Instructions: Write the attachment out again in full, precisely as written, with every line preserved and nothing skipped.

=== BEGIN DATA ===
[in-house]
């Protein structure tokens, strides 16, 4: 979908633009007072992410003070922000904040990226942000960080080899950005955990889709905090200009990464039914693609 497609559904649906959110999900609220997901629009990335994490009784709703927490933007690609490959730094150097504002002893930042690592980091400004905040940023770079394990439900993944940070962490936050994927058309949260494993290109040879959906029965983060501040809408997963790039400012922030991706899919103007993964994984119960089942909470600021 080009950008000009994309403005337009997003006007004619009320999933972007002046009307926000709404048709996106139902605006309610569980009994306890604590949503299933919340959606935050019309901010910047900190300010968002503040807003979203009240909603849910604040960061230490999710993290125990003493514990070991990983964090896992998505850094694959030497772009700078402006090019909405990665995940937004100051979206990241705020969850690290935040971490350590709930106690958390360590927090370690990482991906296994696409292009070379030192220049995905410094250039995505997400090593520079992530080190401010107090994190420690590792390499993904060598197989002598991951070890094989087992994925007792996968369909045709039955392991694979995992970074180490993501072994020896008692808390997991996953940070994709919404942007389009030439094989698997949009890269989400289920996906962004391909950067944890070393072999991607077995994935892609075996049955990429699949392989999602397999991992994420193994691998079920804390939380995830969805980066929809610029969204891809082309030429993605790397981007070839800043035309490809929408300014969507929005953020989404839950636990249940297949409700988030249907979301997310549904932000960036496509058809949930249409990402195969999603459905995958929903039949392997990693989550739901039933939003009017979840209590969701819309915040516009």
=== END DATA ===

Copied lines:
[in-house]
């Protein structure tokens, strides 16, 4: 979908633009007072992410003070922000904040990226942000960080080899950005955990889709905090200009990464039914693609 497609559904649906959110999900609220997901629009990335994490009784709703927490933007690609490959730094150097504002002893930042690592980091400004905040940023770079394990439900993944940070962490936050994927058309949260494993290109040879959906029965983060501040809408997963790039400012922030991706899919103007993964994984119960089942909470600021 080009950008000009994309403005337009997003006007004619009320999933972007002046009307926000709404048709996106139902605006309610569980009994306890604590949503299933919340959606935050019309901010910047900190300010968002503040807003979203009240909603849910604040960061230490999710993290125990003493514990070991990983964090896992998505850094694959030497772009700078402006090019909405990665995940937004100051979206990241705020969850690290935040971490350590709930106690958390360590927090370690990482991906296994696409292009070379030192220049995905410094250039995505997400090593520079992530080190401010107090994190420690590792390499993904060598197989002598991951070890094989087992994925007792996968369909045709039955392991694979995992970074180490993501072994020896008692808390997991996953940070994709919404942007389009030439094989698997949009890269989400289920996906962004391909950067944890070393072999991607077995994935892609075996049955990429699949392989999602397999991992994420193994691998079920804390939380995830969805980066929809610029969204891809082309030429993605790397981007070839800043035309490809929408300014969507929005953020989404839950636990249940297949409700988030249907979301997310549904932000960036496509058809949930249409990402195969999603459905995958929903039949392997990693989550739901039933939003009017979840209590969701819309915040516009």